It’s been a really long time since I’ve done a movie review!  I really want to get back into doing those, but sometimes just keeping up with book reviews is hard enough. But I just had to do one for The Book Thief, which is a beautiful book.  I wanted to see how the movie compared.

For those of you who are unfamiliar with the book and the movie, I’ll give you a quick summary.  It’s 1938, Germany, and Liesel Meminger’s brother has just died.  As he’s being buried, Liesel steals her first book, The Gravediggers Handbook.  Dropped at the door of a new foster family, Liesel has to start life without her brother or her mother. Her new mama, Rosa, is a rude but caring woman, and Papa, Hans, is a kind-hearted man who slowly worms his way into Liesel’s heart.  In her new home, Liesel learns to read with the help of Papa and the handbook she stole.  But life is about to get a lot more complicated when a new war begins and a Jew shows up on their front steps looking for refuge.

I thought this was a really good adaptation.  Obviously, some things were changed from the book.  I was able to pick out a few as I watched, but it didn’t necessarily bother me.  The essence of the story was the same and what they took out wasn’t really all that big for the plot.  It was little details that were changed or slightly larger things that the movie just didn’t have time to cover.  It’s 2 hours and 11 minutes long.  Give it a little slack.

The acting was pretty good as well.  The kids, Liesel and Rudy, felt like real kids.  They were convincing.  But the best actor (as he usually is) is Geoffrey Rush, who played Papa. I have such an uncle-crush on him.  (As in, I wish he was my honorary uncle.  Victor Garber and Gary Oldman also have this distinction.)  He played Papa so well.  You always knew what Papa was feeling.  It was so charming.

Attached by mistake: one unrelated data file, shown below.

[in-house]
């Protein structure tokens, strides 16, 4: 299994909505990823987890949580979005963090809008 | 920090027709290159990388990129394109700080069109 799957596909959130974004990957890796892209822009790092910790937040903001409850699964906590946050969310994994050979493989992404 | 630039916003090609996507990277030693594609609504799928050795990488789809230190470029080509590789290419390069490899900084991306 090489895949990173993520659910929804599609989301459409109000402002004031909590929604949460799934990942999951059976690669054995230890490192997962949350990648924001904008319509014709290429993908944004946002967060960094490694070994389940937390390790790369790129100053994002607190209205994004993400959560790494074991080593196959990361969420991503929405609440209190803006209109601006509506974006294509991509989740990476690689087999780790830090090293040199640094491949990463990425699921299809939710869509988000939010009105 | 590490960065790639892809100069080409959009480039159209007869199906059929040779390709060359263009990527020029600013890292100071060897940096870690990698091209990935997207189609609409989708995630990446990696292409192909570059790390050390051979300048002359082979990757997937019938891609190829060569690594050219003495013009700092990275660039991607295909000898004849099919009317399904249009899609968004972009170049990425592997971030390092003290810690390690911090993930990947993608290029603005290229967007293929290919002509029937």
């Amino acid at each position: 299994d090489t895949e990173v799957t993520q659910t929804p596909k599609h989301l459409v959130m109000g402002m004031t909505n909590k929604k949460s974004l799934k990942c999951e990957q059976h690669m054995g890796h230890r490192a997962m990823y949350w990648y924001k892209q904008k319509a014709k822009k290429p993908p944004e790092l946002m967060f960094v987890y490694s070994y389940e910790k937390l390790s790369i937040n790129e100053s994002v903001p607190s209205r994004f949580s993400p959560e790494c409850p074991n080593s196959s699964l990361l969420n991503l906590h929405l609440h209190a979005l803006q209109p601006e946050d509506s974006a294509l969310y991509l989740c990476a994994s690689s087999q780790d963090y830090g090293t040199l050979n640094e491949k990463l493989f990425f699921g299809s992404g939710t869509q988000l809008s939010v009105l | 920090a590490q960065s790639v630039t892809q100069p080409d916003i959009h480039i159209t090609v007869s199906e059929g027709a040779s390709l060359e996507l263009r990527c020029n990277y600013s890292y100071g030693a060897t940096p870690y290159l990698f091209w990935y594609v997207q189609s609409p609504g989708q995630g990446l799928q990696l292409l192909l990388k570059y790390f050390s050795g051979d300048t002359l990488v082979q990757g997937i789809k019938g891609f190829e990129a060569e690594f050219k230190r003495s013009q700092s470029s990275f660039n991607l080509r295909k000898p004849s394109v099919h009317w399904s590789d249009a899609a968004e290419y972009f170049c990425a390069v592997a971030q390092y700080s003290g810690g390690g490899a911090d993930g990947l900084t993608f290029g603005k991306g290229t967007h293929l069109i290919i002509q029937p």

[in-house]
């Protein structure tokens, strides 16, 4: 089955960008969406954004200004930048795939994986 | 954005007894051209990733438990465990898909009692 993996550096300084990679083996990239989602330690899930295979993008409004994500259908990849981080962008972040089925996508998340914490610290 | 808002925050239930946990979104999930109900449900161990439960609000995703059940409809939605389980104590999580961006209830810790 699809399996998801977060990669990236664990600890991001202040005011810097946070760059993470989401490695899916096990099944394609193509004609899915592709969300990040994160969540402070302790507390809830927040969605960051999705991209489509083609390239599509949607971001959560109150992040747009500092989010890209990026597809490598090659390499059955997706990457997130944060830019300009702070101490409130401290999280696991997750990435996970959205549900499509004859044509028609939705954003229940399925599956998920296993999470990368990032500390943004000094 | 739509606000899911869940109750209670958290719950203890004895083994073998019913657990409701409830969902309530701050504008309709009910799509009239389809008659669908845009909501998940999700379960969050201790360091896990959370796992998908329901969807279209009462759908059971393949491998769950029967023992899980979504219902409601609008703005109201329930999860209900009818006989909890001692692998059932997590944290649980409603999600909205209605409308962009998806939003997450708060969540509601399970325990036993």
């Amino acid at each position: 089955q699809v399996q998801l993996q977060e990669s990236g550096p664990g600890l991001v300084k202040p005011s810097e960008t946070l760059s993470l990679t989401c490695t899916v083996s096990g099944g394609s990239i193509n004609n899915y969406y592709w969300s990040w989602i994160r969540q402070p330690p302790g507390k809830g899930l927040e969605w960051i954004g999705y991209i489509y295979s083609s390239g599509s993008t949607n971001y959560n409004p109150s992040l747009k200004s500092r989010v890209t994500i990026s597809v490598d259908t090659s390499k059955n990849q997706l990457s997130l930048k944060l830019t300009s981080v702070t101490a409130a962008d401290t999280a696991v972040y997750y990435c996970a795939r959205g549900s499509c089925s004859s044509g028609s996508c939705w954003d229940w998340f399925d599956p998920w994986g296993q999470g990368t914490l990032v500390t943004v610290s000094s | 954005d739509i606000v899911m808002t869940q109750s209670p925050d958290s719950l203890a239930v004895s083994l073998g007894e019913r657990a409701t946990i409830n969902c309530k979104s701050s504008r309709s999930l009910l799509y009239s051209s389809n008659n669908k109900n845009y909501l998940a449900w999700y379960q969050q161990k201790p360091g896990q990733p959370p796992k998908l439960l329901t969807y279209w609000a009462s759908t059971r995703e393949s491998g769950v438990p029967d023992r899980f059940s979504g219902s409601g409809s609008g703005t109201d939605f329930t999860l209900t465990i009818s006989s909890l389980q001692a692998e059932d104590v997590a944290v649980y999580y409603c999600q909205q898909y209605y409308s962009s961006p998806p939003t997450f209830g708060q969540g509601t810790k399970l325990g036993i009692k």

I also really liked Max, the Jew looking for refuge.  There was something innocent and jaded about him.  He’s always been one of my favorite characters from this story, but this just helped solidify it.  Now I don’t know if this was intentional or not, but he didn’t have as thick of a German accent as the rest of the characters did.

Which leads to my next point.  German and German accents were prevalent throughout the whole movie.  Which was cool.  I don’t hear a lot of German…like ever.  And I almost never hear a German accent while characters are speaking English.  I didn’t realize how hard that accent is to copy!  And it was a little strange.  “Rudy” sometimes sounded like “Woody.”  But it added a level of authenticity to the story.

And, of course, Death as the narrator is still so clever.  As morbid as it is, I really like it.  What doesn’t Death see?  Death sees everything.  He narrates the story well, though it’s not as present as I thought it would be.  He mostly just shows up in the beginning, a little in the middle, and again at the end.  That’s it.

I should warn you that this is going to make you cry.  If the book made you cry (like it did me), then this will do it too.